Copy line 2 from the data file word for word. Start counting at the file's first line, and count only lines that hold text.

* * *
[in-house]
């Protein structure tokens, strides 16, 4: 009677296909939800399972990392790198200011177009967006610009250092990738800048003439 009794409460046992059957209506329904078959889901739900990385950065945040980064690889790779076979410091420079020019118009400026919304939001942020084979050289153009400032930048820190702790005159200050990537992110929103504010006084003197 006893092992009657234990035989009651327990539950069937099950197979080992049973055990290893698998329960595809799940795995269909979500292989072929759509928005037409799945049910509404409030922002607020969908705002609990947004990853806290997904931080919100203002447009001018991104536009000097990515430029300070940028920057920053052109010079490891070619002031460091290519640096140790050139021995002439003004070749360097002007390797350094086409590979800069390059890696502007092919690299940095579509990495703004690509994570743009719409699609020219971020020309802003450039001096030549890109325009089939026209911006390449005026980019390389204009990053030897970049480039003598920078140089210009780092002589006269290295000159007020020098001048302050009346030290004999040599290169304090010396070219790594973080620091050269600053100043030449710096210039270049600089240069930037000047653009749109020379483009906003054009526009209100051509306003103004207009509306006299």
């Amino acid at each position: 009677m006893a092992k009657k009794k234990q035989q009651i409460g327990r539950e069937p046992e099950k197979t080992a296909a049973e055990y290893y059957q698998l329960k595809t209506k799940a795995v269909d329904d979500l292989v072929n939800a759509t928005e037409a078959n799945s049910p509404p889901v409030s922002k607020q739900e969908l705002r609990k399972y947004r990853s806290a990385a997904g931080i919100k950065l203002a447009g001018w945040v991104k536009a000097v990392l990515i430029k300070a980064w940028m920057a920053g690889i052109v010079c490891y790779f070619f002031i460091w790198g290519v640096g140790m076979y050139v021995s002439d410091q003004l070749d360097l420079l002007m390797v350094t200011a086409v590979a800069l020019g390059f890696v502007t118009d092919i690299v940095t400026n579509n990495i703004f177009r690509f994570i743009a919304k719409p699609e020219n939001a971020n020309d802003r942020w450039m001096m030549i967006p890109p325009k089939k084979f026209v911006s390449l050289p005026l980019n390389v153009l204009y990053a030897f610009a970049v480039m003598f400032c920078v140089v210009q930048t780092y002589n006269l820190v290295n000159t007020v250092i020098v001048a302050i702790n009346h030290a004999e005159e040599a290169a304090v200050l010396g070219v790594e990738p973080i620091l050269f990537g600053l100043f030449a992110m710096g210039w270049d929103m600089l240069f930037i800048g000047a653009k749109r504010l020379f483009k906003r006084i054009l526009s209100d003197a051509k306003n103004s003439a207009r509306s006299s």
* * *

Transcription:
């Protein structure tokens, strides 16, 4: 009677296909939800399972990392790198200011177009967006610009250092990738800048003439 009794409460046992059957209506329904078959889901739900990385950065945040980064690889790779076979410091420079020019118009400026919304939001942020084979050289153009400032930048820190702790005159200050990537992110929103504010006084003197 006893092992009657234990035989009651327990539950069937099950197979080992049973055990290893698998329960595809799940795995269909979500292989072929759509928005037409799945049910509404409030922002607020969908705002609990947004990853806290997904931080919100203002447009001018991104536009000097990515430029300070940028920057920053052109010079490891070619002031460091290519640096140790050139021995002439003004070749360097002007390797350094086409590979800069390059890696502007092919690299940095579509990495703004690509994570743009719409699609020219971020020309802003450039001096030549890109325009089939026209911006390449005026980019390389204009990053030897970049480039003598920078140089210009780092002589006269290295000159007020020098001048302050009346030290004999040599290169304090010396070219790594973080620091050269600053100043030449710096210039270049600089240069930037000047653009749109020379483009906003054009526009209100051509306003103004207009509306006299």